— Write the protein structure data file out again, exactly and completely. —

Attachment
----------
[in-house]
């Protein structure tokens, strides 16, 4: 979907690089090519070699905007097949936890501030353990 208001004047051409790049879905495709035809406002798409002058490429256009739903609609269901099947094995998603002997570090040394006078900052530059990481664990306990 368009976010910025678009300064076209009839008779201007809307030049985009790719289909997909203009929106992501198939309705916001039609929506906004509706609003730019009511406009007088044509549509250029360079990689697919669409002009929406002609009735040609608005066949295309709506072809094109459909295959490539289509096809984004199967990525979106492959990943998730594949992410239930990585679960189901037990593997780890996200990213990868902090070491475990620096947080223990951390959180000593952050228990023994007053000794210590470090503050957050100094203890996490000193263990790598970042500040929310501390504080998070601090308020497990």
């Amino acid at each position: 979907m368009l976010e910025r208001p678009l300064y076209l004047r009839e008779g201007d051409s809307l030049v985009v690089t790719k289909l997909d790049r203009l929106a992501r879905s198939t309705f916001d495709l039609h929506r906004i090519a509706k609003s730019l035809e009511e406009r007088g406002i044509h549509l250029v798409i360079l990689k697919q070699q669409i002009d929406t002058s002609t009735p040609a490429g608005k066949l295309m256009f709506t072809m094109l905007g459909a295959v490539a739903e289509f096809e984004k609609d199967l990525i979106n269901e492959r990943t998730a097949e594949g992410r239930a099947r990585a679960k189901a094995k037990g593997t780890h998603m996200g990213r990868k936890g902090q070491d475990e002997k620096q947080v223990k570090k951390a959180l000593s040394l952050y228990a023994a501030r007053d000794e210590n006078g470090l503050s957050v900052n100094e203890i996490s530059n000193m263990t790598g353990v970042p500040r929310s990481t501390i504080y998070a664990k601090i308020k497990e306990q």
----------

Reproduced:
[in-house]
């Protein structure tokens, strides 16, 4: 979907690089090519070699905007097949936890501030353990 208001004047051409790049879905495709035809406002798409002058490429256009739903609609269901099947094995998603002997570090040394006078900052530059990481664990306990 368009976010910025678009300064076209009839008779201007809307030049985009790719289909997909203009929106992501198939309705916001039609929506906004509706609003730019009511406009007088044509549509250029360079990689697919669409002009929406002609009735040609608005066949295309709506072809094109459909295959490539289509096809984004199967990525979106492959990943998730594949992410239930990585679960189901037990593997780890996200990213990868902090070491475990620096947080223990951390959180000593952050228990023994007053000794210590470090503050957050100094203890996490000193263990790598970042500040929310501390504080998070601090308020497990």
């Amino acid at each position: 979907m368009l976010e910025r208001p678009l300064y076209l004047r009839e008779g201007d051409s809307l030049v985009v690089t790719k289909l997909d790049r203009l929106a992501r879905s198939t309705f916001d495709l039609h929506r906004i090519a509706k609003s730019l035809e009511e406009r007088g406002i044509h549509l250029v798409i360079l990689k697919q070699q669409i002009d929406t002058s002609t009735p040609a490429g608005k066949l295309m256009f709506t072809m094109l905007g459909a295959v490539a739903e289509f096809e984004k609609d199967l990525i979106n269901e492959r990943t998730a097949e594949g992410r239930a099947r990585a679960k189901a094995k037990g593997t780890h998603m996200g990213r990868k936890g902090q070491d475990e002997k620096q947080v223990k570090k951390a959180l000593s040394l952050y228990a023994a501030r007053d000794e210590n006078g470090l503050s957050v900052n100094e203890i996490s530059n000193m263990t790598g353990v970042p500040r929310s990481t501390i504080y998070a664990k601090i308020k497990e306990q």